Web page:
I would totally sign up if it were closer:)

Kimberly Franklin said...

Yay. That's so fun! Congrats!

PS - there's something for you on my blog today.... if you scroll beyond the hot boy pics.Hehe.

Kim said...

WOW! Only $85 and in 6 weeks I will "successfully secure representation and sell my book"?!?!?! SIGN ME UP! You two are amazing!

Seriously...just use your natural combination of sweet and snark and you'll have the class loving every minute.

Good Luck!

Jemi Fraser said...

You ladies will be awesome. Those people in the course are going to get so much more than their money's worth!

I think some people will want to know about outlining, plot development, character arcs, revising, editing, how to spot those darn plot holes...

Those 12 hours are going to FLY!!

Stina Lindenblatt said...

Way to go on the class! I taught my ten-year-old son's class about writing. It was two hours for three weeks. It's amazing how quickly the time flew by. Of course the first thing they asked was, "Did you write Twilight?"

Definitely give the participants insight into the industry. The more they know about the realities the better.

Seriously, you two will rock no matter what. :D

B.E. said...

That's such a cool idea! Way to go - you're so much braver than I'd be.
If I were taking a class, I'd really want to know how to make my writing stand out. What makes some novels 'sparkle' and others... blah, even if they're both well written? And if agents are always necessary/how to avoid publishing scams/ whether or not self-publishing is a good idea. Just some suggestions. :)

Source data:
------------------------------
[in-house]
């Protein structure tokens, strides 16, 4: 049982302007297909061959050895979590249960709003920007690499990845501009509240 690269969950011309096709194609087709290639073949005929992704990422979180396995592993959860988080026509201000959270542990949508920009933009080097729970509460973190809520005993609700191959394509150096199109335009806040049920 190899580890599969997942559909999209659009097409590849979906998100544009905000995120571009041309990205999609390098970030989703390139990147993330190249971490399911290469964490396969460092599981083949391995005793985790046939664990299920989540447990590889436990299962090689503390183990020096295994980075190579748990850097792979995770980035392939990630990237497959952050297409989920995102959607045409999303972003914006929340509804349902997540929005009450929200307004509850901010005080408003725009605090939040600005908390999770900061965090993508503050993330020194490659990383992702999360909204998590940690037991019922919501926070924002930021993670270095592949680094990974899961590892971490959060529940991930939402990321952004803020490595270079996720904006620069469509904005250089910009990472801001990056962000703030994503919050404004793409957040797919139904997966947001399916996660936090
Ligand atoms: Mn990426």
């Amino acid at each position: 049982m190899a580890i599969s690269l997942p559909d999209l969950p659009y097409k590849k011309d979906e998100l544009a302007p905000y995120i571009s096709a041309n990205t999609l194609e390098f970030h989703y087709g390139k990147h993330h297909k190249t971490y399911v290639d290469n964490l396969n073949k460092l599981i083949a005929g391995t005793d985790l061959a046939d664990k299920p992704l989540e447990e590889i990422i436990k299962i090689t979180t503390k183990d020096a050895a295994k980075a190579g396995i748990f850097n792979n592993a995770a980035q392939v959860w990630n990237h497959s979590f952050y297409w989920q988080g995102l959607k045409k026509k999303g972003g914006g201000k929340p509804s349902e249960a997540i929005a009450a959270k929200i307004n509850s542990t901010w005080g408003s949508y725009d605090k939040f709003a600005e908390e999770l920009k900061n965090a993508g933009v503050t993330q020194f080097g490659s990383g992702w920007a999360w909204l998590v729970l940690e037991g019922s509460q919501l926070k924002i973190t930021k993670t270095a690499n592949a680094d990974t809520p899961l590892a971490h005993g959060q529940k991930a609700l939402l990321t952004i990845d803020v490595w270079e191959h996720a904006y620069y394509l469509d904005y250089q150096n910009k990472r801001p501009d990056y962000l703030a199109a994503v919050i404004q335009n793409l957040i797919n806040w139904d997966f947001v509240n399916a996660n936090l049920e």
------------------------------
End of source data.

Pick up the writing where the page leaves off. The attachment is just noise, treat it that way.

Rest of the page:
Katie said...

Awesome!!!!!!

Talk about dialogue and "beats" for sure!

Ending chapters with suspense.

not using "that" and "just" and adverbs.

how you plot and outline.

sticking with it and writing - even when you don't know what to write.

Creating a habit of "completion" being wary of competing "big ideas." Just write those down and save for later.

how to show setting through other things like food and weather and dialogue, etc...

well-rounded quirky characters.

The importance of good critiques and how to do it. Being a good beta, etc...

blogging 101. conference going.

I could go on. Call me.

Jen said...

Oh my gosh you so need your dad to video tape you!!! I want to see! It's sounds nerdy, but hey I'm nerdy which is probably why I don't mind!

Congratulations! I would pay $85 for some much needed guidance! I don't think you'll have an empty room, in fact I think it will be filled with people.

I would love the basics, the rules, tricks of the trade. I'm knowledgeable in any of it so anything would be more than helpful. Queries are something to be talked about! I wish I could be there to soak up the information because I know that is a very important part, but starting your manuscript, breaking into chapters, editing, revising and such, all of it is important! I would want to know it all!

Oh no will six weeks be enough?! Hope that helps!

Katie said...

Oh! And revision, revision, revision. And tactics for.

Most new writers have no idea how many times we revise.

getting an agent.

writing a pitch. and a query.

Jill Kemerer said...

Your students have got to be the luckiest people on earth! I would love to take a class with you as teachers. You're funny, welcoming, smart, and down to earth.

Beginner novelists would benefit with a great list of writing craft books. I think encouraging them to think about their characters' goals and motivations is vital. So many beginning writers don't know.

Good luck!

Shannon O'Donnell said...